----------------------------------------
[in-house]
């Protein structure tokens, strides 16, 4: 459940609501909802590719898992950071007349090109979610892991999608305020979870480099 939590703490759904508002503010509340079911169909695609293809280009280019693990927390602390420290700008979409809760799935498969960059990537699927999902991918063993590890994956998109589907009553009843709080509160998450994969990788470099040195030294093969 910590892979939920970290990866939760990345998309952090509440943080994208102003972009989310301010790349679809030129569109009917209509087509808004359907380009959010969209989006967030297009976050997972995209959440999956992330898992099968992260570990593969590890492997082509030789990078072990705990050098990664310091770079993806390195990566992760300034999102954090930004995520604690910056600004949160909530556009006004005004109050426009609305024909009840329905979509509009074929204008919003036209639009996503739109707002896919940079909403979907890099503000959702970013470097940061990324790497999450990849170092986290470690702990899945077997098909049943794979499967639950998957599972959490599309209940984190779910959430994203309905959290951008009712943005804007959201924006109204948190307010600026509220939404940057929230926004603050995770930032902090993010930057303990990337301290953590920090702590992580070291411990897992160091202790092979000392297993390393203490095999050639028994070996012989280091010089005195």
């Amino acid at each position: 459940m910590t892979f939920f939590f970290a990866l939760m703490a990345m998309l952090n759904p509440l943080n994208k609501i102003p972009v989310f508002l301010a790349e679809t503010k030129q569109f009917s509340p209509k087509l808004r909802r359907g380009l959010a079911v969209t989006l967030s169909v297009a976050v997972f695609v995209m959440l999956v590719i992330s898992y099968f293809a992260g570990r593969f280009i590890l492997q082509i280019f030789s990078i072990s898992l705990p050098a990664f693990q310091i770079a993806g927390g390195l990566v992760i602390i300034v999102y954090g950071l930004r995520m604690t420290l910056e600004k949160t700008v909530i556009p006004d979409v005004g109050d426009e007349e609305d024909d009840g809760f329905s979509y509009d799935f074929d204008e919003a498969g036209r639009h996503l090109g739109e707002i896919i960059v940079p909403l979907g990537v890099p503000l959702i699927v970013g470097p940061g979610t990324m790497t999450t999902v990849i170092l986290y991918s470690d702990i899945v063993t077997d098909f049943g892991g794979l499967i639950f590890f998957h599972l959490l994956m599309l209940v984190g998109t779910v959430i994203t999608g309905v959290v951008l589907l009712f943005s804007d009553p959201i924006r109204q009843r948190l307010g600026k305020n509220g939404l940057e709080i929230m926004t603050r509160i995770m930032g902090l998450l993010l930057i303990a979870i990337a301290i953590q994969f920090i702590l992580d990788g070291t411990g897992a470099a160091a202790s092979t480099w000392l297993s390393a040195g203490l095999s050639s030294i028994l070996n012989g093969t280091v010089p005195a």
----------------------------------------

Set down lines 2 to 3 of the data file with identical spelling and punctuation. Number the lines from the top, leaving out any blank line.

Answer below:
């Protein structure tokens, strides 16, 4: 459940609501909802590719898992950071007349090109979610892991999608305020979870480099 939590703490759904508002503010509340079911169909695609293809280009280019693990927390602390420290700008979409809760799935498969960059990537699927999902991918063993590890994956998109589907009553009843709080509160998450994969990788470099040195030294093969 910590892979939920970290990866939760990345998309952090509440943080994208102003972009989310301010790349679809030129569109009917209509087509808004359907380009959010969209989006967030297009976050997972995209959440999956992330898992099968992260570990593969590890492997082509030789990078072990705990050098990664310091770079993806390195990566992760300034999102954090930004995520604690910056600004949160909530556009006004005004109050426009609305024909009840329905979509509009074929204008919003036209639009996503739109707002896919940079909403979907890099503000959702970013470097940061990324790497999450990849170092986290470690702990899945077997098909049943794979499967639950998957599972959490599309209940984190779910959430994203309905959290951008009712943005804007959201924006109204948190307010600026509220939404940057929230926004603050995770930032902090993010930057303990990337301290953590920090702590992580070291411990897992160091202790092979000392297993390393203490095999050639028994070996012989280091010089005195």
């Amino acid at each position: 459940m910590t892979f939920f939590f970290a990866l939760m703490a990345m998309l952090n759904p509440l943080n994208k609501i102003p972009v989310f508002l301010a790349e679809t503010k030129q569109f009917s509340p209509k087509l808004r909802r359907g380009l959010a079911v969209t989006l967030s169909v297009a976050v997972f695609v995209m959440l999956v590719i992330s898992y099968f293809a992260g570990r593969f280009i590890l492997q082509i280019f030789s990078i072990s898992l705990p050098a990664f693990q310091i770079a993806g927390g390195l990566v992760i602390i300034v999102y954090g950071l930004r995520m604690t420290l910056e600004k949160t700008v909530i556009p006004d979409v005004g109050d426009e007349e609305d024909d009840g809760f329905s979509y509009d799935f074929d204008e919003a498969g036209r639009h996503l090109g739109e707002i896919i960059v940079p909403l979907g990537v890099p503000l959702i699927v970013g470097p940061g979610t990324m790497t999450t999902v990849i170092l986290y991918s470690d702990i899945v063993t077997d098909f049943g892991g794979l499967i639950f590890f998957h599972l959490l994956m599309l209940v984190g998109t779910v959430i994203t999608g309905v959290v951008l589907l009712f943005s804007d009553p959201i924006r109204q009843r948190l307010g600026k305020n509220g939404l940057e709080i929230m926004t603050r509160i995770m930032g902090l998450l993010l930057i303990a979870i990337a301290i953590q994969f920090i702590l992580d990788g070291t411990g897992a470099a160091a202790s092979t480099w000392l297993s390393a040195g203490l095999s050639s030294i028994l070996n012989g093969t280091v010089p005195a």